Respiratory syncytial virus infection in Adult
Transmission occurs after contact with fomites or secretions containing the virus, with primary sites of inoculation being the nasopharyngeal passages and the ocular mucous membranes. While direct contact is known to be the most common mode of transmission, large aerosol droplets have also been implicated. Hand washing and contact precautions are important infection control measures to prevent nosocomial transmission, as the virus can survive for several hours on hands and fomites. Disease incubation usually takes 4-6 days.
RSV causes acute respiratory tract illness in both immunocompetent and immunocompromised hosts irrespective of age. It is the most common cause of acute upper respiratory tract infection (URTI) and lower respiratory tract infection (LRTI) in childhood. Disease severity, including mortality rate, is highest in hematopoietic stem cell transplant (HSCT) recipients; the estimated mortality rate in treated and untreated individuals with stem cell transplant is around 60%. The risk is known to be especially high during the engraftment period. For solid organ transplant (SOT) recipients, the risk is intermediate between those of immunocompetent hosts and HSCT recipients. However, a study of SOT recipients showed that despite a high rate of hospitalization and ICU care, RSV-related mortality was not as high as once reported (up to 33% in lung transplant recipients).
This viral illness may manifest differently depending on patient age, health status, and whether this is a primary infection or a secondary one. RSV symptoms in most patients are mild and consist of nasal congestion, rhinorrhea, sneezing, decreased oral intake, cough, and sometimes a fever. In younger patients, RSV may cause bronchiolitis (inflammation of the small airways in the lungs) or a viral pneumonia that presents with runny nose, irritability, wheezing, increased work of breathing, and hypoxemia. In very young infants, apnea may be one of the first presenting symptoms. RSV may also present as a croup-like illness with a barky cough and stridor. Among infants and young children with primary infection, the disease may present as LRTI with bronchiolitis or pneumonia. In 20% of infants presenting to the hospital, apnea may be the presenting symptom. Apnea is more likely to be seen in premature infants and in those with severe hypoxemia. Older children and adults are more likely to present with symptoms of URTI or tracheobronchitis. RSV is also known to be an important factor leading to acute otitis media in young children with bronchiolitis. However, in elderly or immunocompromised adults, these conditions may progress to a severe LRTI. In a study of adult SOT recipients, the most common symptoms were fever, cough, and dyspnea. Less common symptoms included rhinorrhea and wheezing.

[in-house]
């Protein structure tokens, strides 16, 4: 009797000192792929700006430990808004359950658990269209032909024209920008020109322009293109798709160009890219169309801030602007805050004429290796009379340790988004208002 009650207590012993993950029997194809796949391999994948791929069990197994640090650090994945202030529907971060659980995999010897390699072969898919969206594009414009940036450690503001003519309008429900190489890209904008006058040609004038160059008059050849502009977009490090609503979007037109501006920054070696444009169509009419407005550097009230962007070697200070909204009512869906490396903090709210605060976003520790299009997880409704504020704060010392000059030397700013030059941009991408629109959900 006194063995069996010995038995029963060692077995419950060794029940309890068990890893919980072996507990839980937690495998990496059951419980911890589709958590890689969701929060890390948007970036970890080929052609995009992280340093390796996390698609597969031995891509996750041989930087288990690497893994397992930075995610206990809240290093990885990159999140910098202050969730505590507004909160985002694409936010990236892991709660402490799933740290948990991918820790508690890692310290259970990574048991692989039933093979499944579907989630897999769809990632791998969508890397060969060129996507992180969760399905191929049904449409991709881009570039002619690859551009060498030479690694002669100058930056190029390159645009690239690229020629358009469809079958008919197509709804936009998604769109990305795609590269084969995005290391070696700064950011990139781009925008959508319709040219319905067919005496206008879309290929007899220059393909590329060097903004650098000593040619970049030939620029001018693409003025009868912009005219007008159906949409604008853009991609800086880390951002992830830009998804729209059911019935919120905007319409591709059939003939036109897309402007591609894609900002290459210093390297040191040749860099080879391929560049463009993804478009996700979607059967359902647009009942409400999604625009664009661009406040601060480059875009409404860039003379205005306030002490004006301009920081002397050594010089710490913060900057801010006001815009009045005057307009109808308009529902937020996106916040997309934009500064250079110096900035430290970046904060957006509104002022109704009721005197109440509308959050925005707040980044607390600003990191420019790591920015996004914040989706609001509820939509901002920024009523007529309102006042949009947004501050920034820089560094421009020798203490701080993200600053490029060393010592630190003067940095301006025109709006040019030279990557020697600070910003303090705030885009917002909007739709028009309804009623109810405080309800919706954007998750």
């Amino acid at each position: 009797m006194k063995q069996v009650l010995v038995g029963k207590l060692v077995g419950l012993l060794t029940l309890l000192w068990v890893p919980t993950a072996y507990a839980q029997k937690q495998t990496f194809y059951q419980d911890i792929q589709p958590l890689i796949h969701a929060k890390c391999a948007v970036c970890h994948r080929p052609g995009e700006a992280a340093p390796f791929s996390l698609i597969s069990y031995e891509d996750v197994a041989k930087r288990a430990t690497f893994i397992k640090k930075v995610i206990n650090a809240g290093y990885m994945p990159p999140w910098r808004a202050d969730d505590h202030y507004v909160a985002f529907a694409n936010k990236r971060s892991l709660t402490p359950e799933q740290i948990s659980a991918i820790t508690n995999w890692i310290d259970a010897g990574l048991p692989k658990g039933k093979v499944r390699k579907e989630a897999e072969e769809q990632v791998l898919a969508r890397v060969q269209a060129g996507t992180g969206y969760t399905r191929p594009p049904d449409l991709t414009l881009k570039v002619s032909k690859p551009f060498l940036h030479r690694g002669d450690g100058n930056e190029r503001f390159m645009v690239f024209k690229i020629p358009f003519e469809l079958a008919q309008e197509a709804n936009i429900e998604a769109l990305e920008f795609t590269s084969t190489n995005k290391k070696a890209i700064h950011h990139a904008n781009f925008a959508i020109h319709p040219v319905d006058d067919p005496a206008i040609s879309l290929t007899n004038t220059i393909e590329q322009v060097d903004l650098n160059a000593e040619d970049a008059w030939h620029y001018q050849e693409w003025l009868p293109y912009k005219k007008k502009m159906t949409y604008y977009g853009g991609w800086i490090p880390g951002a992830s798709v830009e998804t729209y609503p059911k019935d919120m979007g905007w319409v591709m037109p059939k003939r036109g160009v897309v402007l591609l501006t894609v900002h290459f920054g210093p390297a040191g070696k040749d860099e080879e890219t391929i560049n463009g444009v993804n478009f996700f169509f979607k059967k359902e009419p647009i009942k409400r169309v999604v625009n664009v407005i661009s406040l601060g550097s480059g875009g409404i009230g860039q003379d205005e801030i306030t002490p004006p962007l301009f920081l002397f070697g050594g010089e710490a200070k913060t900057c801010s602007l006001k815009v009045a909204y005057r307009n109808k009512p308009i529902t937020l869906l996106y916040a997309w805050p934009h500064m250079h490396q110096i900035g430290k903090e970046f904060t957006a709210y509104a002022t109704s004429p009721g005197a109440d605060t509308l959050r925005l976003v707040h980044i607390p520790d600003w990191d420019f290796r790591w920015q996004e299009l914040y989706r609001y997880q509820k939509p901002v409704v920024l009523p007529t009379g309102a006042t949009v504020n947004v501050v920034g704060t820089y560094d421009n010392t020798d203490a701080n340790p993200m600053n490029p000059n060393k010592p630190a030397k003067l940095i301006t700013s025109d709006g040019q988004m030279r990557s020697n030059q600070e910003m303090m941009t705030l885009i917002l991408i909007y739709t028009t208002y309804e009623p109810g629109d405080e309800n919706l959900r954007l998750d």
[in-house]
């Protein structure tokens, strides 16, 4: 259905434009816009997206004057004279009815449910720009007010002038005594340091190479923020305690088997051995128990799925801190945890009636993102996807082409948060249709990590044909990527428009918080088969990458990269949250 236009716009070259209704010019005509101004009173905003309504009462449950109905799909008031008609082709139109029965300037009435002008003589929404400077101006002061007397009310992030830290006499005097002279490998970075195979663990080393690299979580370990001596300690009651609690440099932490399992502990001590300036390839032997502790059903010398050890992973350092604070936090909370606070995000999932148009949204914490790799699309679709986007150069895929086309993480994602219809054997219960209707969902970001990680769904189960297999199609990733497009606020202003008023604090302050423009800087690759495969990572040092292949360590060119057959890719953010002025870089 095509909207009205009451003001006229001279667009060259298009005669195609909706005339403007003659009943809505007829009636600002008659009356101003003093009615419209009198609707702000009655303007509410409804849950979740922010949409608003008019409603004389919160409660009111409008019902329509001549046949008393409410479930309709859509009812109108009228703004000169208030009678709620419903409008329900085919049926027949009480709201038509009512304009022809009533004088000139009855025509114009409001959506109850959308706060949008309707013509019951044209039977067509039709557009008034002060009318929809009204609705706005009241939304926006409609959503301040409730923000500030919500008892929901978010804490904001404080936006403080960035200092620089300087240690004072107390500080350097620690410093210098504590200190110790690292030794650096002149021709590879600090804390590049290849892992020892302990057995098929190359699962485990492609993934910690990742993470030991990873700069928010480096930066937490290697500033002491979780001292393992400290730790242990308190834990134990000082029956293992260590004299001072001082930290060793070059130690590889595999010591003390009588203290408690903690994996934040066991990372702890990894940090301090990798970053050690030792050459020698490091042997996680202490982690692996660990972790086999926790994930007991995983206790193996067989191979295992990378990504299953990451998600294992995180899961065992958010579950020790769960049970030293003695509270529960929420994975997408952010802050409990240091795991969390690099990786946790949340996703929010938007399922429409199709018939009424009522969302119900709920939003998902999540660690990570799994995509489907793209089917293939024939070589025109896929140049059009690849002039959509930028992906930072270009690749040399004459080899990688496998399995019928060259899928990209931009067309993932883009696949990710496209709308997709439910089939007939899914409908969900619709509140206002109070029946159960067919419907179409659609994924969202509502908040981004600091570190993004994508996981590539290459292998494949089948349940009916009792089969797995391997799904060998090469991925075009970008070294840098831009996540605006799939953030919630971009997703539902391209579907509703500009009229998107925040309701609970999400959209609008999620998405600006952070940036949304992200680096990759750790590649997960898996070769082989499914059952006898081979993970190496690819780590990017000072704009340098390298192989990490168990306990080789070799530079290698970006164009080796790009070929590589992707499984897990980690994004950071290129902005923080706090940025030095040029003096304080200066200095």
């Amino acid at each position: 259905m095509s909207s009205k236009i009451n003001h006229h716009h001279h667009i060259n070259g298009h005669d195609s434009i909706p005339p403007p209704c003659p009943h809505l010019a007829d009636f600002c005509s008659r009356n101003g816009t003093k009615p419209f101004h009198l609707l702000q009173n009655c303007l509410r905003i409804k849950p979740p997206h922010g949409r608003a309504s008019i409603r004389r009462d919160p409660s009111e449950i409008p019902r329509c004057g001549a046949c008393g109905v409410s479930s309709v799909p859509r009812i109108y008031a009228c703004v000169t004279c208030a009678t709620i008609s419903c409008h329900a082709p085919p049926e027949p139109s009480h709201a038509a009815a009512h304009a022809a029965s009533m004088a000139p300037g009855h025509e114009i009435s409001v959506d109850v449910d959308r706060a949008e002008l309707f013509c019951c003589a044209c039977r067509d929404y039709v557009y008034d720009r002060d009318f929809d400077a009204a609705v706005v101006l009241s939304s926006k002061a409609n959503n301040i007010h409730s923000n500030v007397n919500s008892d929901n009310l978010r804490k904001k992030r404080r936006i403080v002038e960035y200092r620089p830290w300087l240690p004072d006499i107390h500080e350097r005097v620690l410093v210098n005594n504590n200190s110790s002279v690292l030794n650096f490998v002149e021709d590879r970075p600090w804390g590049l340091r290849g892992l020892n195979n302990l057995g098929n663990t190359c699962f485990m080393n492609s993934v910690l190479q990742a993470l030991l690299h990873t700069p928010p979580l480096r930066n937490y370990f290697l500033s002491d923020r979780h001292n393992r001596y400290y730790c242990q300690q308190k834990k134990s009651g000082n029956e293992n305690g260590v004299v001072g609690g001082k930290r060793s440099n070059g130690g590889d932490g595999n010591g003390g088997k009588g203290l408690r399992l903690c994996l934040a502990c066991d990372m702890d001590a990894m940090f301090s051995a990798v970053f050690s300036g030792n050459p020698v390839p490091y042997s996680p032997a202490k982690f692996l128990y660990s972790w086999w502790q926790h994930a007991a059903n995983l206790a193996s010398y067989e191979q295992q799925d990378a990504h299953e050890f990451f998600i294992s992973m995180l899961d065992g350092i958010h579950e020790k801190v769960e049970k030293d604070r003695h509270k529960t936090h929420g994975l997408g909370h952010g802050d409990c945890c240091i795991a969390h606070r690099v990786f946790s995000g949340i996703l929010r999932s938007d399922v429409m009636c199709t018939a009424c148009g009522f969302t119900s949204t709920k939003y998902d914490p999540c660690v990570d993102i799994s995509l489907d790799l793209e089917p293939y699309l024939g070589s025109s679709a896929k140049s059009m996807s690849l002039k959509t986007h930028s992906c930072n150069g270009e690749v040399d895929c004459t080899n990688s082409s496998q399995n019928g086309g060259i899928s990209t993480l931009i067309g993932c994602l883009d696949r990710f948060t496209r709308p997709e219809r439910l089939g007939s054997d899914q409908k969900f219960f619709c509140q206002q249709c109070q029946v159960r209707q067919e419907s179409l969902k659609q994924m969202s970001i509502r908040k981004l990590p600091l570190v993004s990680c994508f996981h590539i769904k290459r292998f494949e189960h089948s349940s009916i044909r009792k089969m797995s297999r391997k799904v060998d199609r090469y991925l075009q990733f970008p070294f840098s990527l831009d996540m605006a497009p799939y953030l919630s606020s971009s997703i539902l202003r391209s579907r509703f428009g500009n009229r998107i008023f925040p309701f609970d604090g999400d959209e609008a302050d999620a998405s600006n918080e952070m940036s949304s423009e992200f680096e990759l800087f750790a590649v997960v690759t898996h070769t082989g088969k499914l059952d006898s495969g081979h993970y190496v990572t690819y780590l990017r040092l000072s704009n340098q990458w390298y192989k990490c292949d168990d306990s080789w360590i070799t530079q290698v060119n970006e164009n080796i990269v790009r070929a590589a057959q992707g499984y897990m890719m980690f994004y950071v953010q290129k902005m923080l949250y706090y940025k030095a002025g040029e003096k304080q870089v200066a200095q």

Patients at risk for developing RSV-related LRTI are:
- Infants younger than 6 months of age, particularly those who are born during the first half of the RSV season and those attending daycare
- Infants and children with underlying lung disease, such as bronchopulmonary dysplasia
- Infants born before 35 weeks of gestation
- Infants and children with congenital heart disease
- Infants exposed to secondhand smoke
- Immunocompromised patients (eg, individuals with severe combined immunodeficiency, leukemia, or bone marrow or lung transplant)
- Patients of any age group with significant asthma
- Adults with cardiopulmonary disease
- Elderly patients with chronic obstructive pulmonary disease (COPD)
B97.4 – Respiratory syncytial virus as the cause of diseases classified elsewhere
55735004 – Respiratory syncytial virus infection
In severe cases of RSV LRTI, coinfection with other viruses, mycoplasma or other bacteria, including Bordetella pertussis, should be suspected.
RSV infection can be diagnosed by polymerase chain reaction (PCR) testing of respiratory tract secretions.